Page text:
It is important to realize that these dosage levels represent averages. If the child responds well to treatment, it is likely to be after a period of trial and error, discovering the quantity that effects the best results in the individual. Levels of B6 required vary from child to child. The quantities of B6 administered must be tailored accordingly.

Based on their experience, AFA advises that parents starting their children on megavitamin therapy do not start other interventions or treatments at the same time. This will enable parents to see better whether it is actually the B6 that is bringing about beneficial results.

Amongst parents and care workers there is likely to be a strong psychological desire to see positive changes. For this reason it is important not to tell others that one has started a new treatment- otherwise people may start spotting positive changes where there are none.

Is the treatment safe?
Since the treatment comprises nutrients alone, it is believed to be very safe. The only recorded side effect of B6 in large doses (up to 1.0 gram) is in cases where the vitamin has not been administered in conjunction with Magnesium, and even then it is extremely rare. It is a tingling in the hands and feet called 'peripheral neuropathy' that stops as soon as treatment is terminated. It is seen only in those who are very sensitive to B6.

Tens of thousands of people took large doses of B6 throughout the 1960's, 70's and 80's without any long or short-term side effects. This sharply contrasts with the track record of some drugs used as treatments for autism.

With regard to DMG, children sometimes become 'too active' when taking it. Folic acid (also a nutrient) may be taken to alleviate hyperactivity.

In the long-term, megavitamin therapy is relatively expensive - in the sense that it is a continuous added expense - but the trial period need only take three weeks.

AT present, B6 and Magnesium in a prepared form cannot be obtained in India. One recommended supplier in the U.S (Kirkman Company of Wilsonville, or 97070:
Tel. 503/694-1600, 800/245-8282; Fax: 503/694-1603)
produces a flavoured formula called Super Nu Thera 500 containing B6, Magnesium and 20 other nutrients. The cost of the powder form (450 grammes) is 42 dollars plus 12 dollars postage.

A cheaper alternative is preparing the treatment oneself. The 'raw' components (pyrodoxine and milk of Magnesia) are on sale in India and the treatment can be put together in the following quantities: (information supplied by Autism Institute)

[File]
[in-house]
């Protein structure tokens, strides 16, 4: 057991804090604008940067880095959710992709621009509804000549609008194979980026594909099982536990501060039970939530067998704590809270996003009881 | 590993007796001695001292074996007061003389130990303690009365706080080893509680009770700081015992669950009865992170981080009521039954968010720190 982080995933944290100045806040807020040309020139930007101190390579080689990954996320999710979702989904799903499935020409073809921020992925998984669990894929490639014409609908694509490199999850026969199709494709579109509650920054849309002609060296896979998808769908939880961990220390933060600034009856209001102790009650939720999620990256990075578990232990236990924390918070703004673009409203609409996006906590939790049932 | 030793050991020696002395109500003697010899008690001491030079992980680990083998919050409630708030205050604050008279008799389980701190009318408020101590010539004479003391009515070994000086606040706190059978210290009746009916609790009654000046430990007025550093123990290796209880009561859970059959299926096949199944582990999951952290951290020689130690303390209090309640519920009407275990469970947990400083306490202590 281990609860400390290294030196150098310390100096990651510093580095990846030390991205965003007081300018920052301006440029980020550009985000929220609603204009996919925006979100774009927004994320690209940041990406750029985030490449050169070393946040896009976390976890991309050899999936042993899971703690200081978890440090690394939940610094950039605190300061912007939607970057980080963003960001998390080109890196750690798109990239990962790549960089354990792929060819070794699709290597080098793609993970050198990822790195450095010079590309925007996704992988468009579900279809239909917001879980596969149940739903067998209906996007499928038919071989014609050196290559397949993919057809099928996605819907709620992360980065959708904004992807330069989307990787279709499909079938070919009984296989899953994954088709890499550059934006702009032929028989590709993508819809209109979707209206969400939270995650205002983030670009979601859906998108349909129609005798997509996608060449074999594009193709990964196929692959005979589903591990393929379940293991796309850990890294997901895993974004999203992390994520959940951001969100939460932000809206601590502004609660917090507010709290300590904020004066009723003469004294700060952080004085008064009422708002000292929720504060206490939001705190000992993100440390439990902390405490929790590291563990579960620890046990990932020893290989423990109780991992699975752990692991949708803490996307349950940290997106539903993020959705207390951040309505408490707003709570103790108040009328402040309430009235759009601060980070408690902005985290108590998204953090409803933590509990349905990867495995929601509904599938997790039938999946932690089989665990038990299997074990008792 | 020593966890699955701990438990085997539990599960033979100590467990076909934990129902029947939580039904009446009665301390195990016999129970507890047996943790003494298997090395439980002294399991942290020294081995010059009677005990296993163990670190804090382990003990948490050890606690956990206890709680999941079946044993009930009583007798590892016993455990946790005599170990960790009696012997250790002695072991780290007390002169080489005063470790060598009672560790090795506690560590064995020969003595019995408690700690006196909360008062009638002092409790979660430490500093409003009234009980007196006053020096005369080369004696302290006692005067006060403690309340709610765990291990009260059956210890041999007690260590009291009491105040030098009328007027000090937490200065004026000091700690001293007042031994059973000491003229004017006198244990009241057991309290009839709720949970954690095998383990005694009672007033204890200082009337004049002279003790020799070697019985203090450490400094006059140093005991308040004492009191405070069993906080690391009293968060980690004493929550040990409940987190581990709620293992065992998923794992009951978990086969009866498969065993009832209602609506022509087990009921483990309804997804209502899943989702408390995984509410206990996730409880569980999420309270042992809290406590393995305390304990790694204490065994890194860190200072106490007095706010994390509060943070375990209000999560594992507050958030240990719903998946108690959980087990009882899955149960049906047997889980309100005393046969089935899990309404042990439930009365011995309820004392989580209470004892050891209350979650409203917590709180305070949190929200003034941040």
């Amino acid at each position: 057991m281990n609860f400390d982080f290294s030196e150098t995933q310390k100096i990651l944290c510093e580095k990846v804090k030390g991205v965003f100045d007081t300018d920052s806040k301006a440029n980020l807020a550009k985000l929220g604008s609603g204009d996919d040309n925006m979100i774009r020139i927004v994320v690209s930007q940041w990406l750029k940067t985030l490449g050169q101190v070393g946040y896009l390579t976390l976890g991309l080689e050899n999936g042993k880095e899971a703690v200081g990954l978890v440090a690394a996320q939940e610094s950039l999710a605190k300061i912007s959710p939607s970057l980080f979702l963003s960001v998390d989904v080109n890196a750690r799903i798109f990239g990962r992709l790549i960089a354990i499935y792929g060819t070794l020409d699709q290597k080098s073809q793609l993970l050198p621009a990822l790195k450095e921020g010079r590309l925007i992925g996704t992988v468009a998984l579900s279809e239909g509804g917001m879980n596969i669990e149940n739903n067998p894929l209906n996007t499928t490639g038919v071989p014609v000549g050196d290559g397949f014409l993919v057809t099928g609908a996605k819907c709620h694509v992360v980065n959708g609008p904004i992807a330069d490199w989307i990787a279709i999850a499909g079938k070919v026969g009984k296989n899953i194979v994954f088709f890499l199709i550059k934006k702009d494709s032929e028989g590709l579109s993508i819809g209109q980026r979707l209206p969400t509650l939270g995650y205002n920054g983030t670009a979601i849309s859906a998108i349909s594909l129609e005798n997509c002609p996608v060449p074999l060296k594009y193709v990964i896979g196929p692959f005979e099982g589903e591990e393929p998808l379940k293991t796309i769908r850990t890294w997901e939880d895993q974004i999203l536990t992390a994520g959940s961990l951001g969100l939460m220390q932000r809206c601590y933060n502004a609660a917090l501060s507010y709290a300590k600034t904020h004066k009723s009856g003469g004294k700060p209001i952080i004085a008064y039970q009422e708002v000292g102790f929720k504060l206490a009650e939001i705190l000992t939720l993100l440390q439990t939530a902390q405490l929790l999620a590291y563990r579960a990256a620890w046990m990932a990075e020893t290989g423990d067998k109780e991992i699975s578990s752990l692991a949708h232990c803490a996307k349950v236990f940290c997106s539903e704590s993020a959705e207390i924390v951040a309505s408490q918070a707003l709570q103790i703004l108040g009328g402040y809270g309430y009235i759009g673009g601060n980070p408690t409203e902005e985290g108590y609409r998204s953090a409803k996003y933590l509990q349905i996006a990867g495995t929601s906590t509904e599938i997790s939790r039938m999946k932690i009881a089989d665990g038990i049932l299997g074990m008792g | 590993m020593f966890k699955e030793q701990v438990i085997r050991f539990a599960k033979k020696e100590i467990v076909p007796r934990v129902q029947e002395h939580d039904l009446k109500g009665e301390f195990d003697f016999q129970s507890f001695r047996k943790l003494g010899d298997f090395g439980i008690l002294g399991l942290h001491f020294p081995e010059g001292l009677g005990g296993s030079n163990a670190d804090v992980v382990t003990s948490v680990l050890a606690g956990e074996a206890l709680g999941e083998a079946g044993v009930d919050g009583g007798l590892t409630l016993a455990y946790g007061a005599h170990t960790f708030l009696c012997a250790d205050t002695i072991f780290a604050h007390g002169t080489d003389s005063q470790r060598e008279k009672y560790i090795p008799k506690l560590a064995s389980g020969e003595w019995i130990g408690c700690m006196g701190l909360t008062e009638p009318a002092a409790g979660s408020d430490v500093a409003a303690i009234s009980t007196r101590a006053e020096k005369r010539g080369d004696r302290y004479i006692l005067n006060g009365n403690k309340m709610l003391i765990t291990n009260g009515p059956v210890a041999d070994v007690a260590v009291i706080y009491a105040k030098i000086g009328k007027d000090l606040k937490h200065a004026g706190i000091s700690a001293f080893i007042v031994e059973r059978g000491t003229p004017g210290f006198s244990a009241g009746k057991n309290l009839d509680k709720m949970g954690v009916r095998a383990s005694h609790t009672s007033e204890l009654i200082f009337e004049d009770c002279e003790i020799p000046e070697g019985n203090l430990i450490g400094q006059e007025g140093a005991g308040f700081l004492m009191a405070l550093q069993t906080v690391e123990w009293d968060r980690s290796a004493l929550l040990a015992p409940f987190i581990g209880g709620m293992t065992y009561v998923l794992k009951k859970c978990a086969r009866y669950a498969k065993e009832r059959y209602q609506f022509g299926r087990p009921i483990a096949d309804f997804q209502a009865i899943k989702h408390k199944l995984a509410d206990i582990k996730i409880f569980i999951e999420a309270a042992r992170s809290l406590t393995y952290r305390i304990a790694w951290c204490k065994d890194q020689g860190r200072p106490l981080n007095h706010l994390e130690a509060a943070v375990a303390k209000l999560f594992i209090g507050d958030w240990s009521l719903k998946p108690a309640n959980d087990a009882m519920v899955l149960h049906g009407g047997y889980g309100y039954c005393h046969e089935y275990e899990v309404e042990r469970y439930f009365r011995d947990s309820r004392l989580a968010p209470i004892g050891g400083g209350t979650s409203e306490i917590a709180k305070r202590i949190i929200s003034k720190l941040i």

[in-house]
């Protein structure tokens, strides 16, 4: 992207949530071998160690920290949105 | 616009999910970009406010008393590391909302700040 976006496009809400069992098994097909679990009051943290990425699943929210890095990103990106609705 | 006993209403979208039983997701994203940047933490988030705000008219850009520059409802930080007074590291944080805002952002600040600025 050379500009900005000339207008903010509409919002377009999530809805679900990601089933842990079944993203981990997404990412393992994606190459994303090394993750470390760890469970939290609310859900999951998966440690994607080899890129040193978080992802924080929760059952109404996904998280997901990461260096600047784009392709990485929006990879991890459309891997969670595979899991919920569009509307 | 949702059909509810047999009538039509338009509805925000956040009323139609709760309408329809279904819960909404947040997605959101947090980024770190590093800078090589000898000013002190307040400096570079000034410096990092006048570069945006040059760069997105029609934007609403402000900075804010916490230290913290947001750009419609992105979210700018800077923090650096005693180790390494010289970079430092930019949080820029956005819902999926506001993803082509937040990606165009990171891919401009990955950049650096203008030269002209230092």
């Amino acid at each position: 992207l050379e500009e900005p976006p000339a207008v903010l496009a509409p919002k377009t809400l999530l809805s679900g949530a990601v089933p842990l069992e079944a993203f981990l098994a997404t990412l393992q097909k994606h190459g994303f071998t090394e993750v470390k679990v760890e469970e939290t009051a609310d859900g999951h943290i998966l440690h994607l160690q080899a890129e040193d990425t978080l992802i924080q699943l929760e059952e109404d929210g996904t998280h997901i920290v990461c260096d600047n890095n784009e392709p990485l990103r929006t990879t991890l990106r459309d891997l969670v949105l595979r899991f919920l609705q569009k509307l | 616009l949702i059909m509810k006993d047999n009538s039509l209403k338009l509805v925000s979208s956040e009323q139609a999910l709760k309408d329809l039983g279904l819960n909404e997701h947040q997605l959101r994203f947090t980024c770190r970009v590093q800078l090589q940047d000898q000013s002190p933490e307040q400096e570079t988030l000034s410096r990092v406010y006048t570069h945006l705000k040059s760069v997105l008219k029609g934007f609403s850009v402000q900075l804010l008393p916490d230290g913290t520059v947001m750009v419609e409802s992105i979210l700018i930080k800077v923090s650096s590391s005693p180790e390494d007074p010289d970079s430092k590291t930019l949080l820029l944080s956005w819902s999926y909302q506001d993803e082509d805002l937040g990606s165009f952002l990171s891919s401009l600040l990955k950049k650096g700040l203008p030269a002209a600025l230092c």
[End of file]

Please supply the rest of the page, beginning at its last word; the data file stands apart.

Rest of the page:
Megavitamin Therapy: A Choice for Parents
When 'megavitamin therapy' research arrived on the scene, there was wide skepticism in the medical research community. There was a reluctance to accept that such remarkable improvements in a child with autism, as were documented in Dr. Rimland's studies, could be the result of a nutrient as innocuous as Vitamin B6, especially since previous treatments for persons with autism used complex and powerful drugs, with hit-and-miss results.

Wider study by the medical research community was no doubt inhibited by the fact that vitamins are widely available without prescription, sold by many businesses at competitive prices. Vested interests dictated that such research was impractical - it would not open up large financial yields from new markets. It has taken from the mid 1960's until now for the therapy to become widely recognized as a practical and beneficial treatment for a large section of the autistic community. However, results in India have yet to be collated.

There is however one interesting development. With an increase in awareness among the paediatric community in India the average age of diagnosis in the country has gone down. As a result many younger children are now on the megavitamin therapy. Perhaps following on this there appear now to be larger numbers of children who reportedly show improvement on the therapy as compared to earlier years.
Is this increase in numbers due to the reduced age at which the vitamins are being administered?
An age when the growing child is most receptive to the effects of vitamins?

Hower, these reports must be treated as purely anecdotal as so far no real study has been carried out.

Biological Interventions Available For Treatment Of Autism/PDD: A Point Of View
Dr Anjali Kapoor
(The author is based in Minneapolis, USA)

Since the last two years there has been a lot of work done from the biological angle. 'Recovery' or 'self dependence' has become a possibility. The statistics in clinical trials speak for it. I have been following biological treatment of autism very closely since the last year and have talked to many doctors and parents involved. I give here a compilation of information that is hopefully feasible to follow in India. This does not constitute medical advise. Every parent must talk with their child's doctor before starting anything